US 6050223 A
A litter mat includes a plurality of flexible plastic strips that have a cross-section in the general shape of an inverted J, are parallel to each other and have similar orientations. The strips are secured to a base. The strips are each in an adjoining relationship with an adjacent strip whereby the strips define a surface disposed above the base. The strips extend lengthwise between two opposite edges of the mat. When a cat steps on the surface the strips or portions thereof flex to space the strips defining passageways for litter to fall to the base. The strips, if desired, may be segmented.
1. A litter mat, comprising:
a base; and
a plurality of flexible strips each having a wall portion secured to the base and a top portion, the top portions cooperating to define a surface for the mat and a plurality of receptacles, said strips adapted to flex to space said top portions to define passageways for litter to fall into the receptacles to be retained thereby.
2. The litter mat of claim 1 wherein said strips have an inverted J-shaped cross-section.
3. The litter mat of claim 1 wherein said strips have an arrow shaped cross-section.
4. The litter mat of claim 1 additionally comprising a plurality of posts secured to the base adjacent to said strips.
5. The litter mat of claim 4 where said posts have a cylindrical shape with one end connected to said base.
6. The litter mat of claim 4 wherein said posts and said strips are made from similar materials, the diameter of said posts being greater than the thickness of said strips.
7. The litter mat of claim 1 wherein said strips are arranged in column form.
8. The litter mat of claim 1 wherein said strips are segmented.
9. A litter mat comprising:
a plurality of adjacent, flexible strips, each strip including an upstanding wall portion secured to the base and a top portion, said top portions together defining a surface for the mat and a plurality of receptacles there below; and
means for controlling the flexure of the strips such that they flex under a cat's paw to space said top portions defining a passageway for litter to drop to a receptacle, said top portions closing when the paw is lifted to enclose the dropped litter.
10. The mat of claim 9 wherein each strip has a cross-section of an inverted J.
11. The mat of claim 9 wherein each strip has a cross-section of an inverted block-letter J.
12. The mat of claim 9 wherein each strip has an arrow shape cross-section.
13. The mat of claim 9 wherein the control means includes a post disposed adjacent the wall portion of the strip.
14. The mat of claim 9 wherein the control means includes providing the strip wall portion with a taper.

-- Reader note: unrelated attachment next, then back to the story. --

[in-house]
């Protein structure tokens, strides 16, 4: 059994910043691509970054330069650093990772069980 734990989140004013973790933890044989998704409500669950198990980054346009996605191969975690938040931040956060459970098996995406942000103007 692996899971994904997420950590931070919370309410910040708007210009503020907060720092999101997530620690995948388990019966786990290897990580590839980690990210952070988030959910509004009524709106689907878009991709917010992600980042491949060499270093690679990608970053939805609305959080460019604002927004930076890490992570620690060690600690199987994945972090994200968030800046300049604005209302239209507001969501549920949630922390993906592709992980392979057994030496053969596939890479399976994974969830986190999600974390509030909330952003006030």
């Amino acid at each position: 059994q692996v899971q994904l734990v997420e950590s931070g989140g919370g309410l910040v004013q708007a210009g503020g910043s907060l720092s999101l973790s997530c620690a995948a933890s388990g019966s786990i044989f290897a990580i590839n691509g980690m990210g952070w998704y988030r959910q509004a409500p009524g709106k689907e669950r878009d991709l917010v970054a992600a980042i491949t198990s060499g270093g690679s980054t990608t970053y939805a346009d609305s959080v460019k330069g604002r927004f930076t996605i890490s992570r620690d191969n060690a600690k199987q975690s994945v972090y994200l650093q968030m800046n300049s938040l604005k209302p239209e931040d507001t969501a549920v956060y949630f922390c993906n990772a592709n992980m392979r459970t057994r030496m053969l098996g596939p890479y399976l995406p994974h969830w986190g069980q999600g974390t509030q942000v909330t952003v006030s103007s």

15. A litter mat comprising:
a base; and
a plurality of flexible strip segments each having a wall portion secured to the base and a top portion projecting from the wall portion, said segments arranged on the base such that the top portions define a substantially continuous surface disposed above the base, each segment adapted to flex and separate said top portions under a cat's paw to define a passageway for litter to drop from the surface to the base for collection and retention thereof.
16. The mat of claim 15 wherein the segments are arranged in rows, the wall portions of the segments in each row defining a receptacle for the litter dropped through he passageway.
17. The mat of claim 15 wherein the segment's wall portion and top portion have substantially an inverted J-shape cross-section.
18. The mat of claim 15 wherein the segment's wall and top portions have substantially an arrow shape cross-section.
This invention relates to mats used to collect litter left by cats when they leave a litter box.
When a cat or other animal which uses a litter box leaves the litter box they often track litter from the box to surrounding areas. This is not only unsightly and must be swept up, but also can present a health risk in that the tracked litter is, by necessity, unsanitary.
Attempts have been made to address the above-identified problem. In Casmira, U.S. Pat. Nos. 5,218,930 and 5,042,430 a litter tray apparatus is disclosed which includes a pan covered by a grate disposed at one side of the litter box. However, in this device any litter collected by the pan remains substantially exposed through the grate. Further, the appearance and feel of the grate may cause the cat to simply jump over the pan defeating its intended purpose.
In Thornton, U.S. Pat. No. 5,615,638 a cat litter collection device is shown which includes a litter box surrounded by a carpet covered base unit. According to this device the cat is urged to stand on the base unit and deposit its droppings into the litter box. If the cat were to step into the litter box, litter clinging to its paws would be deposited on the carpet creating the mess and unsanitary situation discussed above.
U.S. Pat. No. 5,220,886 discloses a tray that is covered with a pad having pyramid-shaped protrusions and circular openings. The tray is positioned adjacent to a litter box to cause the cat to step onto the pad. However, as with the other devices discussed above, the openings in the pad provide a constant view of any deposited litter and expose the deposited litter to the air which can carry odors as well as airborne contaminants.